Winter Weather, But Snow is Not NJ’s Big Weather Story
As a Meteorologist, the weather never ceases to amaze me. There's been a lot of talk regarding our impending arctic blast, and with good reason. The sheer size and magnitude of this cold air mass is really incredible. Here in New Jersey, we'll face single-digit temperatures and -15 degree wind chills on Thursday morning. Potentially dangerous.
Northern Minnesota? Temperatures as low as -40, and wind chills as low as -60! Potentially life-threatening.
Freezing temperatures and light snow may even end up within a county or two of the Gulf of Mexico!
Of course, the door to the arctic will open for the Garden State on Wednesday. We have a little storm system and wintry weather to get through first.
Winter Weather Advisory
As a clipper system passes north of New Jersey, we are expecting some light to moderate precipitation throughout Tuesday. The forecast hasn't changed much in the last day. The northwest corner of the state (especially north of I-78 and west of I-287) will see almost all snow from this storm from late Tuesday morning through early Wednesday morning, totaling 3 to 5 inches of accumulation. For the rest of the state, a period of rain Tuesday afternoon will limit snow totals to about an inch (give or take).
Bottom line: Not a major winter storm, although certainly impactful to the north and west. Travel conditions could get messy as the entire state transitions to snow Tuesday night. The heaviest, most widespread snowfall is expected between about 8 p.m. Tuesday evening and 2 a.m. Wednesday morning. Accumulations will be slow at first, given wet roads, but low visibility and slippery roads are a concern for the overnight hours through Wednesday morning's commute.
Because of the risk for sloppy roads, a Winter Weather Advisory has been issued for the following counties for the following times:
--Until Midnight... Hunterdon, Mercer, Morris, Somerset, Sussex, Warren.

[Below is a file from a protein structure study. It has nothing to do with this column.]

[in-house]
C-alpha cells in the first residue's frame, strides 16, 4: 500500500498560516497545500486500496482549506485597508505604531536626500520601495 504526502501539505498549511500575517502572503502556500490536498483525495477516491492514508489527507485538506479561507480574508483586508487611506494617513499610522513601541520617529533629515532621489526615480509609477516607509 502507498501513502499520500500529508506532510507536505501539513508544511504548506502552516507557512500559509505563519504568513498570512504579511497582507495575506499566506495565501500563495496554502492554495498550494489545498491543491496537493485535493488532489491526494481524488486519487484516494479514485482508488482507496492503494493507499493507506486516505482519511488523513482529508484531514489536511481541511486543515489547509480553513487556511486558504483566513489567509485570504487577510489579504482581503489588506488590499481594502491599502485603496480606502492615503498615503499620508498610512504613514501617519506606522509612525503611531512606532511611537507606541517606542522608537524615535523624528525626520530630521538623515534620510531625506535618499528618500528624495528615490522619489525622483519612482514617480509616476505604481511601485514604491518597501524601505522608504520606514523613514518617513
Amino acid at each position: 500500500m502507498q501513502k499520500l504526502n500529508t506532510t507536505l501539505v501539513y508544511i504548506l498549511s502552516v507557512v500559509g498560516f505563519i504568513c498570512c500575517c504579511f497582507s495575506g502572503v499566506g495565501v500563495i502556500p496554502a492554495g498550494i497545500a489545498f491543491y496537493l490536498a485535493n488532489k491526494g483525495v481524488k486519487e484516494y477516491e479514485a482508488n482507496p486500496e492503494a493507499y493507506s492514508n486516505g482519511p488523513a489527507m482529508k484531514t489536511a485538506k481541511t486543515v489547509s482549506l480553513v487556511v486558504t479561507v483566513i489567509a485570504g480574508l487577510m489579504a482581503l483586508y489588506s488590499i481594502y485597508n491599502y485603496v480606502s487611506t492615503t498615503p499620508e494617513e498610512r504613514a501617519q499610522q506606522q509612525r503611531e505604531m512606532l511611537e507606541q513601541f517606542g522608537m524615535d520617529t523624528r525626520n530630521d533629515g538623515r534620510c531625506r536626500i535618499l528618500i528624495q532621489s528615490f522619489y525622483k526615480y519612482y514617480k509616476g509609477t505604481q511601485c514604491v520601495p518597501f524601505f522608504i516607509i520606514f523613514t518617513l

--Until 6 a.m... western Bergen,
On Wednesday morning, temperatures will climb to about the 30-degree mark before arctic air returns to New Jersey. A fierce westerly wind will kick up, potentially gusting between 40 and 60 mph. Not only will that wind carry a bit bite, but it will be strong enough to cause minor damage, driving difficulties, and power outages.
I'm pretty sure temperatures will nosedive into the single digit temperatures by Wednesday evening.
Thursday morning will be the worst of the worst, with near-record temperatures between -4 and 6 degrees. (That is at least as cold as last Monday's frigidity.) The wind chill will be between -5 and -15 degrees.
Remember, the wind chill is not just the "feels like" temperature — it is an indicator of how the combination of cold and wind will impact human health. The biting wind can literally freeze exposed flesh, leading to frostbite within 30 minutes. Meanwhile, the wind carries away your body heat quite efficiently, making you feel much colder and increasing the risk for hypothermia. When the wind chill is below zero, it is literally hazardous to your health — i.e. "potentially dangerous".
The wind chill will stay at or below zero all day Thursday. It will be sunny and breezy, with wind gusts to 30 mph. High temperatures will only reach the upper teens across most of the state. That's 20 degrees below normal for late January. That's ridiculous.
The Cold Continues
Friday doesn't look much warmer, with highs in the lower 20s. Winds will lighten up though, so that will bump us out of the dangerous cold category. The GFS is still picking up on a quick burst of snow in South Jersey. But it's still the only model showing that solution, so I'm still leaving it out of my on-air forecast.
Saturday will remain unseasonably cold, with highs in the lower 30s under mostly sunny skies.
Increasing clouds and increasing temperatures are expected for Sunday, with highs improving to the lower 40s.
50 degrees will be a possibility in South Jersey on Monday. If that warmth does play out, it means our next storm system Monday night into Tuesday would be wet, not wintry.